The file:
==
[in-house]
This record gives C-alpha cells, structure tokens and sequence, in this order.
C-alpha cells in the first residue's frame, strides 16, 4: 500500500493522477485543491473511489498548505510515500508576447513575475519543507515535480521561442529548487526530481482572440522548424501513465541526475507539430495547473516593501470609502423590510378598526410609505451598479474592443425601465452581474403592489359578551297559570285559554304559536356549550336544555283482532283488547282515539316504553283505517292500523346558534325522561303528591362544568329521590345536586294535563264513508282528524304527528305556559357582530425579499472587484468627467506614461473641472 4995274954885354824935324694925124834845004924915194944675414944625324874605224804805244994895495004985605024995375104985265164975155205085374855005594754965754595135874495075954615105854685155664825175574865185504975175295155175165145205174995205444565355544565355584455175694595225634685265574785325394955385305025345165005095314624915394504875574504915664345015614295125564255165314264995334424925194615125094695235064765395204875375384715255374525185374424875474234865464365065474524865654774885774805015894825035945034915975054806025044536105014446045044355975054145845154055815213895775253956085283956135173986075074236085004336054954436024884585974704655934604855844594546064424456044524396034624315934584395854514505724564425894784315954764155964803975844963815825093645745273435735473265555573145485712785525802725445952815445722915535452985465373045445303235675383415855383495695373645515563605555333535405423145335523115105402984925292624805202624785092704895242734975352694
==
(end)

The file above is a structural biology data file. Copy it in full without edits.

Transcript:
[in-house]
This record gives C-alpha cells, structure tokens and sequence, in this order.
C-alpha cells in the first residue's frame, strides 16, 4: 500500500493522477485543491473511489498548505510515500508576447513575475519543507515535480521561442529548487526530481482572440522548424501513465541526475507539430495547473516593501470609502423590510378598526410609505451598479474592443425601465452581474403592489359578551297559570285559554304559536356549550336544555283482532283488547282515539316504553283505517292500523346558534325522561303528591362544568329521590345536586294535563264513508282528524304527528305556559357582530425579499472587484468627467506614461473641472 4995274954885354824935324694925124834845004924915194944675414944625324874605224804805244994895495004985605024995375104985265164975155205085374855005594754965754595135874495075954615105854685155664825175574865185504975175295155175165145205174995205444565355544565355584455175694595225634685265574785325394955385305025345165005095314624915394504875574504915664345015614295125564255165314264995334424925194615125094695235064765395204875375384715255374525185374424875474234865464365065474524865654774885774805015894825035945034915975054806025044536105014446045044355975054145845154055815213895775253956085283956135173986075074236085004336054954436024884585974704655934604855844594546064424456044524396034624315934584395854514505724564425894784315954764155964803975844963815825093645745273435735473265555573145485712785525802725445952815445722915535452985465373045445303235675383415855383495695373645515563605555333535405423145335523115105402984925292624805202624785092704895242734975352694